I fully expect the response to be “this is an important transit project and we cannot wait for an overall plan”. That would be the response of a construction agency eager to do its master’s bidding, not of a city-building agency with a wider outlook. An area plan would be an iterative process that could identify key elements up front, but guarantee a wider scope for the neighbourhood’s future. Most importantly, it would occur in public to bring trust that there was no hidden agenda or deliberate sidelining of community concerns.

The remainder of this article consolidates the Q&A sessions from the online open houses.

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Ontario Line Environmental Assessment Open Houses: Part III – South Section

This article continues a series reviewing the open house sessions conducted online by Metrolinx for the Ontario Line in February and March 2022.

The material here is condensed from recordings of the two meetings about the section from Gerrard to Exhibition Station. The questions and answers have been grouped to bring related topics together, mainly on a geographic basis. This is not an exhaustive Q&A as the topics depend on the interests of those participating.

Statements are not attributed to any specific person (if you really want to know who said what, listen to the recordings), but if anyone feels I have misrepresented their position, please let me know through the comments.

The sections prefaced with “Comment:” are my remarks.

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Ontario Line Environmental Assessment Open Houses: Part I – General Thoughts

After the publication of the monumental draft Ontario Line Environmental Impact Assessment Report (EIAR), Metrolinx organized four online “open houses” to present an overview of the report and to address questions. These took place in late February and early March during a 30-day period for public comment that ends on March 9. Those of you with a desire to spend many unproductive hours hours waiting for occasional pearls of wisdom to emerge can do so through the Metrolinx Engage website:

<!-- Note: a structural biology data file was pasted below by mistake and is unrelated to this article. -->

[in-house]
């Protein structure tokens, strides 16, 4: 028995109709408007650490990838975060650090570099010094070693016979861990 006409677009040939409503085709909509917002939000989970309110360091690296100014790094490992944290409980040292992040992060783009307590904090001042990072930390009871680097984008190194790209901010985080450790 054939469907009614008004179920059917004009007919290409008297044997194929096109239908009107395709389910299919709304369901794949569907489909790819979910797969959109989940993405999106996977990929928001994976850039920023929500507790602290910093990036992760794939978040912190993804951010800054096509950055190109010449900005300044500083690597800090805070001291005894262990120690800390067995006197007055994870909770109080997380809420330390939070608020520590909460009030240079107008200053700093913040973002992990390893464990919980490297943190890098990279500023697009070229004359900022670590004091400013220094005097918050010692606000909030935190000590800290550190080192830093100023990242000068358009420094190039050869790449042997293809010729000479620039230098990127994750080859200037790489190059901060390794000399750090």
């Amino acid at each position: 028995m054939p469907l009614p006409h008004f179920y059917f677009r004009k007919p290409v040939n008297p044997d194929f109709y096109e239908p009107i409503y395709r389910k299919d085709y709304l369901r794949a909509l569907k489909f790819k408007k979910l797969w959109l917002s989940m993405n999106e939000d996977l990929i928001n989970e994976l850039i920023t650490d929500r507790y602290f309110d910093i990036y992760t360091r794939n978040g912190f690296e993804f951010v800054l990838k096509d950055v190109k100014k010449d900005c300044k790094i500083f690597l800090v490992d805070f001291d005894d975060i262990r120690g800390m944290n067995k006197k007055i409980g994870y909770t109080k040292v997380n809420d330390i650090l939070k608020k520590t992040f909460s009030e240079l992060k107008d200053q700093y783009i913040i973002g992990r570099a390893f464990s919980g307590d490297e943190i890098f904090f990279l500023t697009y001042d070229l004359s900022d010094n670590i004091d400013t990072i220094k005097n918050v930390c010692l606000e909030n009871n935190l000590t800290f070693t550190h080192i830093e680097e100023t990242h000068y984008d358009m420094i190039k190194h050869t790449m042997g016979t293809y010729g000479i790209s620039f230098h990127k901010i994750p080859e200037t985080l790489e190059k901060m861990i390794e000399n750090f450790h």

• North segment: February 22 and 24
  • South segment: March 1 and 3

In two separate articles, I will summarize the major questions from each pair of sessions. However, there are general issues raised by the draft EIAR and the process for public input that deserve their own debate.

Politicians and managers who never read beyond the glossy brochures, or, maybe, the Executive Summary, might mistake sheer volume as a measure of transparency, an heroic effort to inform and involve affected communities.

Back in the days of real telephone directories, the size of the phone book was, among other things, a measure of how grand a community might be. Big thick book equals lots of phones and lots of people, a matter of pride even if the type got smaller and smaller as years wore on. But for all its heft, the directory had a basic organizing principle: if you knew how to spell someone’s name, or even made a reasonable guess, you could find their address and phone number.

The many thousands of pages in the EIAR and its sundry appendices, not to mention equally large reports that preceded it, are bricks in a wall of obfuscation, not revealing windows into our future. Nobody (no, not even I) has read every page if only because there is only so much time to devote to the subject, and there is a lot of badly organized, repetitive information. Key topics one might expect based on past projects (including the Relief Line South study) are missing because these details will not be worked out until after the design/construction contracts are awarded, and the opportunity for public comment only a distant memory.

If the desire were to construct a project that would frustrate public participation, it is hard to imagine how Metrolinx could have “improved” on what they achieved. An exercise in going through the motions. A triumph of superficiality disguised by the sheer volume of reports.